Most CAs instantly send certificates and returns at least a domain (server) certificate and may return a root and one or more intermediate certificates in separate files. However, some authorities may provide the certificate data in a single email. You must copy the certificate data from the email into separate, respective files.
When selecting the certificate type from your CA, be sure to select Apache2 or Tomcat.
Your certificate authority may provide three types of files:
- The domain certificate file. This is often named or titled server certificate.
- One or more intermediate certificate files. This is optional.
- The root certificate file.
Again, the certificate authority may send you these files, or require you to download them from their website. Often, the certificates are not clearly identified, requiring you to identify each file type.
As mentioned, if your certificate authority provides certificate files in an email message, you must copy and paste the appropriate text for each certificate type into a separate file and save it with the correct extension, as described in the next section. Be sure to use a text editor that doesn’t append carriage returns at the end of each line.
Vidyo recommends the following guidelines to identify certificate files from your CA:
- The domain file normally contains your server’s common name or FQDN.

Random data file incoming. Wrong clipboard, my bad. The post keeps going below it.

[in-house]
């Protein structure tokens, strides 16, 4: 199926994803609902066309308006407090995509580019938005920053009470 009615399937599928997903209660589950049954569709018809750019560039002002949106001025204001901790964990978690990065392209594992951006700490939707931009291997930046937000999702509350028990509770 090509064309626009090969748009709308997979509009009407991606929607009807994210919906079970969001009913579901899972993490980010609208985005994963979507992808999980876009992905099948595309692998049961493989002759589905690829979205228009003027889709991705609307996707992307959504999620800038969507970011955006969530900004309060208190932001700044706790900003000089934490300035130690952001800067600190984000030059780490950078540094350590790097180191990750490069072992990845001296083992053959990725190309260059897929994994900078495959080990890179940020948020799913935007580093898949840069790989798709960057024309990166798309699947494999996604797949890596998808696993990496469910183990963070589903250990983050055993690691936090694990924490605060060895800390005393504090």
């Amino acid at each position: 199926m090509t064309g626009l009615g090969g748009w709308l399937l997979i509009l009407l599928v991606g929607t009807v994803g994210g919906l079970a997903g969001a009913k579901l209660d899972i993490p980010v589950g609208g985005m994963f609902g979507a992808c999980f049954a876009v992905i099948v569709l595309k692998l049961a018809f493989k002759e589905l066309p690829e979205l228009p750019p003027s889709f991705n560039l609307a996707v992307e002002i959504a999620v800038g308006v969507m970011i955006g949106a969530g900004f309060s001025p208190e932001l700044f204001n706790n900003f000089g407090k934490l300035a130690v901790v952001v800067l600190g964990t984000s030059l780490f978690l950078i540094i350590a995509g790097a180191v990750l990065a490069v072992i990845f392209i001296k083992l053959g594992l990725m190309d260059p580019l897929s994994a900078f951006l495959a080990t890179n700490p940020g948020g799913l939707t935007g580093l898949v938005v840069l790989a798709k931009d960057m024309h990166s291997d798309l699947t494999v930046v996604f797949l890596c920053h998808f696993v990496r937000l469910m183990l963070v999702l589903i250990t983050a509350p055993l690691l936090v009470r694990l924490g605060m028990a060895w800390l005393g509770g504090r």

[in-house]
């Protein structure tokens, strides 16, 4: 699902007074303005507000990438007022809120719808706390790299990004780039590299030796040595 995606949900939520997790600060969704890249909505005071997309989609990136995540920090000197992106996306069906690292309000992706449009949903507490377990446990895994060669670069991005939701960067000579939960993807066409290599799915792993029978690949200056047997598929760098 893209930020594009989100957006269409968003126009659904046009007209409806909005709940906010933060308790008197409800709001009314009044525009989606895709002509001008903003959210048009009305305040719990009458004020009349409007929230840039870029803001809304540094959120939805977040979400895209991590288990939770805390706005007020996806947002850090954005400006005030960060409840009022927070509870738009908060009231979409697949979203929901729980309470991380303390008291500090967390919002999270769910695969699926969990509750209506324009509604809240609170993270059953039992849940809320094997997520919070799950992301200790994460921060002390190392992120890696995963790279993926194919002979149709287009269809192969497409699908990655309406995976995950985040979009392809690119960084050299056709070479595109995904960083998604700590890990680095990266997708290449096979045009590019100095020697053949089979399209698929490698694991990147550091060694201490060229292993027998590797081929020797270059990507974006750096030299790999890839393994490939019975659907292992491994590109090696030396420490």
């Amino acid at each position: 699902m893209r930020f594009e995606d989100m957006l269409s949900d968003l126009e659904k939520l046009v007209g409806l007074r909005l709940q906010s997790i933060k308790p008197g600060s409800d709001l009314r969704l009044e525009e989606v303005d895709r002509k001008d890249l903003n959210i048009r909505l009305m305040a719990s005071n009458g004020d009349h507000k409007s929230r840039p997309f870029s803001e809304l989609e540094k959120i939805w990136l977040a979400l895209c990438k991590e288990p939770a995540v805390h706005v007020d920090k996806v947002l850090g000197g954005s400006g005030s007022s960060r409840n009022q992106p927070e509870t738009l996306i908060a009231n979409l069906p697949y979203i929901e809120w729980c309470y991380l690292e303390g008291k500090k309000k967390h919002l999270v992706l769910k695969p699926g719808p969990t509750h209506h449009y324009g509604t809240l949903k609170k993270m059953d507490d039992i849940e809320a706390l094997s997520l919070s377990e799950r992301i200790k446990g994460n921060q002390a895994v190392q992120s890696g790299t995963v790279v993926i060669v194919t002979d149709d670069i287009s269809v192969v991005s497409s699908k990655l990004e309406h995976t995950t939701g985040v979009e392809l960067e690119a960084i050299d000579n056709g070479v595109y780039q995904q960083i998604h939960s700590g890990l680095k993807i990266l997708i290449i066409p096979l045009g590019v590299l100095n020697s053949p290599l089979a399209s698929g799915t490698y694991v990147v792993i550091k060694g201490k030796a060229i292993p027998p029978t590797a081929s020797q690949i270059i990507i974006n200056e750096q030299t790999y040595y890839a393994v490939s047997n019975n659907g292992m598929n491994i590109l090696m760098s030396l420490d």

- Intermediate files often contain the character string “inter” somewhere in the file name. Once you identify which ones are the intermediates, you can then identify the root certificate file by process of elimination.
- The remaining file is the CA’s root certificate file.
The CA may also only return the domain (server) certificate, and if needed or required, the root and intermediate certificates need to be located, and manually downloaded from the CA’s website.
If the root and intermediate certificates were not provided to you, your Vidyo server includes a default bundle of common CA root and intermediate certificates. If you are using a mainstream CA, the root and intermediate certificates may not be needed.
Some CAs have several root and intermediate certificates available depending on the type of certificate you have ordered. Be sure to locate the appropriate matching root and intermediate certificates for your domain certificate. Contact your CA for assistance if you’re not sure.
CAs provide different kinds of certificate files to customers. Regardless, the following certificates should be a part of what your CA provides to you:
- Domain Certificate (may have a .domain, .crt, or .cer extension).
- Intermediate Certificate(s) (optional, may be one or more, and may have an .inter, .crt, or .cer extension).
- A Root Certificate (may have a .root, .crt, or .cer extension).